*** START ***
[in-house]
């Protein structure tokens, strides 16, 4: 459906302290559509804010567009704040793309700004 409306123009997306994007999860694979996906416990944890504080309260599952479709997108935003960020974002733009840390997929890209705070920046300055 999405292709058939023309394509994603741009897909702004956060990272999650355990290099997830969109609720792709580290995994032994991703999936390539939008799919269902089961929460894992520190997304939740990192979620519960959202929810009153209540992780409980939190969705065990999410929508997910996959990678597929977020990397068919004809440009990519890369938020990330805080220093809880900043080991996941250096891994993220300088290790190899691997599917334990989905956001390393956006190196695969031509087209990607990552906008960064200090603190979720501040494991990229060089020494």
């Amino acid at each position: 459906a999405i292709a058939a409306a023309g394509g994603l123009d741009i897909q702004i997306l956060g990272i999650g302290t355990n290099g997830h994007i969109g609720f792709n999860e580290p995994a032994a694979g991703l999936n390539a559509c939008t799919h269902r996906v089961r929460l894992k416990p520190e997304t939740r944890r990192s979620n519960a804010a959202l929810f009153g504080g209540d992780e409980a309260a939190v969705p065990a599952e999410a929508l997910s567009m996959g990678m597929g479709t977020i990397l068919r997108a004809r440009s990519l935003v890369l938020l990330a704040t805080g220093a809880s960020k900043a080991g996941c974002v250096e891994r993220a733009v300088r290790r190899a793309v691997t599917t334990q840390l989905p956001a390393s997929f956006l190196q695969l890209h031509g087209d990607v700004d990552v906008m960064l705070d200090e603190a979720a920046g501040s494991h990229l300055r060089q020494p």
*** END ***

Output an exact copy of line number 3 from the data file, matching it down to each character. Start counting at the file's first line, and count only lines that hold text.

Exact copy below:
């Amino acid at each position: 459906a999405i292709a058939a409306a023309g394509g994603l123009d741009i897909q702004i997306l956060g990272i999650g302290t355990n290099g997830h994007i969109g609720f792709n999860e580290p995994a032994a694979g991703l999936n390539a559509c939008t799919h269902r996906v089961r929460l894992k416990p520190e997304t939740r944890r990192s979620n519960a804010a959202l929810f009153g504080g209540d992780e409980a309260a939190v969705p065990a599952e999410a929508l997910s567009m996959g990678m597929g479709t977020i990397l068919r997108a004809r440009s990519l935003v890369l938020l990330a704040t805080g220093a809880s960020k900043a080991g996941c974002v250096e891994r993220a733009v300088r290790r190899a793309v691997t599917t334990q840390l989905p956001a390393s997929f956006l190196q695969l890209h031509g087209d990607v700004d990552v906008m960064l705070d200090e603190a979720a920046g501040s494991h990229l300055r060089q020494p």